Tuesday, March 24, 2009

A receptionist from my transplant center called me last week so that they could schedule a re-evaluation with my social worker and have me visit with a dietitian. It was basically a formality that needs to be done every 6 months. Not wanting to put it off and feeling somewhat anxious I asked her if we could do it the next day. That was last Tuesday.

When we went in for my appointment I weighed in at 172 lbs. I wanted to cry. I've gained 18 pounds since my last visit a month ago. A sure sign of ascites. Now I know why my legs hurt so much. They can't take my weight. I have been limping around for the past two weeks because my left knee keeps going out on me and it hurts to walk. And I am slowly losing my muscle mass. The thought that I have ascites is frightening. (Ascites is the build-up of fluid in the stomach and it can cause a lot of discomfort. The fluid can push against the abdominal walls and can lead to heavy pressure in the stomach causing shortness of breath, bloating and flatulence. It can also be the cause of nausea and vomiting, halitosis and heartburn. These are just a few symptoms.) Of all the signs and symptoms of this disease; this has been the one I am struggling with the most.
When I was done with my visit my transplant coordinator came in to see me. I think she realized that I was discouraged and she mentioned my MELD score was still at 11. She said that for right now I only needed labs every three months, but if I wanted to come in earlier than May then I could. This cheered me up because I appear to be one of those people who doesn't seem to get sick on paper. I had actually hoped to see some changes in my last labs, but nothing has changed. The number stays the same.

I suppose this is a good thing, because we still have to get the house in order. I'm actually out shopping bathroom hand rails when we go to the stores because I seriously need them --NOW.

(I kind of like the antique chrome)

(It's a little nicer than the silver and gold chrome)

(But this bar, although sporting a plainly look, seems to speak out to me.

It has the I've fallen and now I can get back up look.)

Any how, on our way home from the hospital my wife painted me a picture. She wants to move the girls downstairs into different rooms and turn one of the upstairs rooms into a computer/lounge/recuperating room for me when I get out of the hospital. We would make a spare bedroom out of the other room. It is a good plan, but it is a lot of work. I don't know how we are going to pull it off. We are talking about moving four rooms between three different floors. Time and strength is our enemy. We don't have a lot of it. I get short winded real fast and my body is weak. I don't dare push myself or I could start up another bleed.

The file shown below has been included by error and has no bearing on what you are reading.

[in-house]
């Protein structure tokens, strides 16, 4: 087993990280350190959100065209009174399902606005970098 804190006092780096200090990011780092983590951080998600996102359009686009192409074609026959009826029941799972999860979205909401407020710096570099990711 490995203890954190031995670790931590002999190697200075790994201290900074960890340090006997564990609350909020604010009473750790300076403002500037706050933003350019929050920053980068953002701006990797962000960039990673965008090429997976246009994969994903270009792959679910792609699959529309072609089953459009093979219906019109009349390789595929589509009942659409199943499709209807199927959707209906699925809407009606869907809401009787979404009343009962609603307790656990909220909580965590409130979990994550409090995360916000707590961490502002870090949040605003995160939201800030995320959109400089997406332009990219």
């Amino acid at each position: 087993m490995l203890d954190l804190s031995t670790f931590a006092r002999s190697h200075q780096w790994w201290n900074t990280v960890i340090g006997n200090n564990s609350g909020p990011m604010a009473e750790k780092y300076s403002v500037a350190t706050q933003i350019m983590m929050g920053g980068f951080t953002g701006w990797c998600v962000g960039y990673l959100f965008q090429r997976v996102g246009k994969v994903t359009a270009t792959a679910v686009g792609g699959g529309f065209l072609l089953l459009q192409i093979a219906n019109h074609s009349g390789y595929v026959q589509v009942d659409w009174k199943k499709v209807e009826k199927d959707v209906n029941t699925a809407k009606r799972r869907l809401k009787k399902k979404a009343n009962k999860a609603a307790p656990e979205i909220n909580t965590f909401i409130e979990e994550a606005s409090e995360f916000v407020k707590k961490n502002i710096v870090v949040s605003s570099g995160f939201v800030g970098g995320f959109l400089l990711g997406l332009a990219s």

But there is more to the picture. Lois is just as exhausted as I am. Perhaps more so. She is running the whole household by herself and I know it is difficult on her. We enlist the help of the girls but it is often trying. I try to do what I can but it isn't much. Today I am doing laundry and I am going to try to mount some new curtain fixtures in Alys room.

Physically I am starting to get a lot of cramps in my legs and when I get short of breath I can feel fluid in my lungs. I don't know what that's about yet. In the long run I am holding up okay, considering the circumstances. My spirit wavers from time to time but I can't imagine not being touched by this. It's a pretty big deal.

In closing I am thinking about all the people I have met recently who are ill or recuperating. I pray you all good health. I pray for your families as well. The emotional and physical toll on everyone involved is enormous -- for the wives, and the husbands and the children. Sometimes I forget that the emotional, financial and physical stress can be so taxing -- on everybody.


  1. I hope the pain settles down for you soon. It is encouraging that your MELD is stable, though. That's good.

    Man, I wish you lived closer. I could have Jeremy and his friends come do all the grunt work so you and Lois wouldn't have to worry about it!

    Oh, and we have have the "I've fallen and can't get up!" handrail in our bath. It may not be the prettiest but hey, it works!

  2. I understand and I am so sorry that things are becoming so rough on you and your family. As the patients, we often forget to remember what it must be like for those who love us. Sometimes, it seems as if only we are going through the illness, but we are not alone in our struggles. Our families struggle right along with us and it can be exhausting. There are many online support groups for caregivers and family members. Is this something your wife might be open to? Also, I am sure that the hospital has resources that they can share. Your wife has to remember that she is going through this, too. It will be very hard on her, as well. She needs to find ways to nurture and refresh herself so that she doesn't experience burn-out.

    As always, you are in my thoughts and prayers. And I agree about the antique chrome. Not so sterile looking.


  3. I can certainly emphathize. Acities, along with bleeding veracies, is what put me in the hospital this past January with portal hypertension. It's what indicated to the doctors that I had end-stage liver disease ... something I certainly didn't want to hear. I understand the lack of energy and the affect that has on your family who try to help. It's a strain on our dignity to have to deal with things like this. I can only offer you my prayers in your continuing struggle.

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